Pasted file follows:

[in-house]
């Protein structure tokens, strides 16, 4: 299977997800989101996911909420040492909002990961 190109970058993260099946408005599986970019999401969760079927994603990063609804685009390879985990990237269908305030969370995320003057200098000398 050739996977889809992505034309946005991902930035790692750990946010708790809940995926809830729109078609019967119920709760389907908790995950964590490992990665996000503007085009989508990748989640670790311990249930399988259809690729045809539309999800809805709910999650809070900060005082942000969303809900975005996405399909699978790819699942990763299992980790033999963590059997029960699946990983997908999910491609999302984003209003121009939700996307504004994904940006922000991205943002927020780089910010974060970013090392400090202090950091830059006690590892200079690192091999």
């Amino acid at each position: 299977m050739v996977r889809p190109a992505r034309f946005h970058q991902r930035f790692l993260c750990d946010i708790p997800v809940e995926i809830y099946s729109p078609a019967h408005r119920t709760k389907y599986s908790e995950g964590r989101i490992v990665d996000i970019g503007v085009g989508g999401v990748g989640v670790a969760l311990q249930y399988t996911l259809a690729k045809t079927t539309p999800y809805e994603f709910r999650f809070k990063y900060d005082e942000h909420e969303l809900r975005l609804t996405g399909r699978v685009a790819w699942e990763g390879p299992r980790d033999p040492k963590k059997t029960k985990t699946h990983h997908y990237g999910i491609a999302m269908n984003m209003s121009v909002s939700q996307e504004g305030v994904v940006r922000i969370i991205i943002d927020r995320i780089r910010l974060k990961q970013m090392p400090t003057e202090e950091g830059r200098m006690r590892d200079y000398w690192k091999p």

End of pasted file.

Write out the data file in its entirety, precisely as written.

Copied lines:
[in-house]
């Protein structure tokens, strides 16, 4: 299977997800989101996911909420040492909002990961 190109970058993260099946408005599986970019999401969760079927994603990063609804685009390879985990990237269908305030969370995320003057200098000398 050739996977889809992505034309946005991902930035790692750990946010708790809940995926809830729109078609019967119920709760389907908790995950964590490992990665996000503007085009989508990748989640670790311990249930399988259809690729045809539309999800809805709910999650809070900060005082942000969303809900975005996405399909699978790819699942990763299992980790033999963590059997029960699946990983997908999910491609999302984003209003121009939700996307504004994904940006922000991205943002927020780089910010974060970013090392400090202090950091830059006690590892200079690192091999």
């Amino acid at each position: 299977m050739v996977r889809p190109a992505r034309f946005h970058q991902r930035f790692l993260c750990d946010i708790p997800v809940e995926i809830y099946s729109p078609a019967h408005r119920t709760k389907y599986s908790e995950g964590r989101i490992v990665d996000i970019g503007v085009g989508g999401v990748g989640v670790a969760l311990q249930y399988t996911l259809a690729k045809t079927t539309p999800y809805e994603f709910r999650f809070k990063y900060d005082e942000h909420e969303l809900r975005l609804t996405g399909r699978v685009a790819w699942e990763g390879p299992r980790d033999p040492k963590k059997t029960k985990t699946h990983h997908y990237g999910i491609a999302m269908n984003m209003s121009v909002s939700q996307e504004g305030v994904v940006r922000i969370i991205i943002d927020r995320i780089r910010l974060k990961q970013m090392p400090t003057e202090e950091g830059r200098m006690r590892d200079y000398w690192k091999p």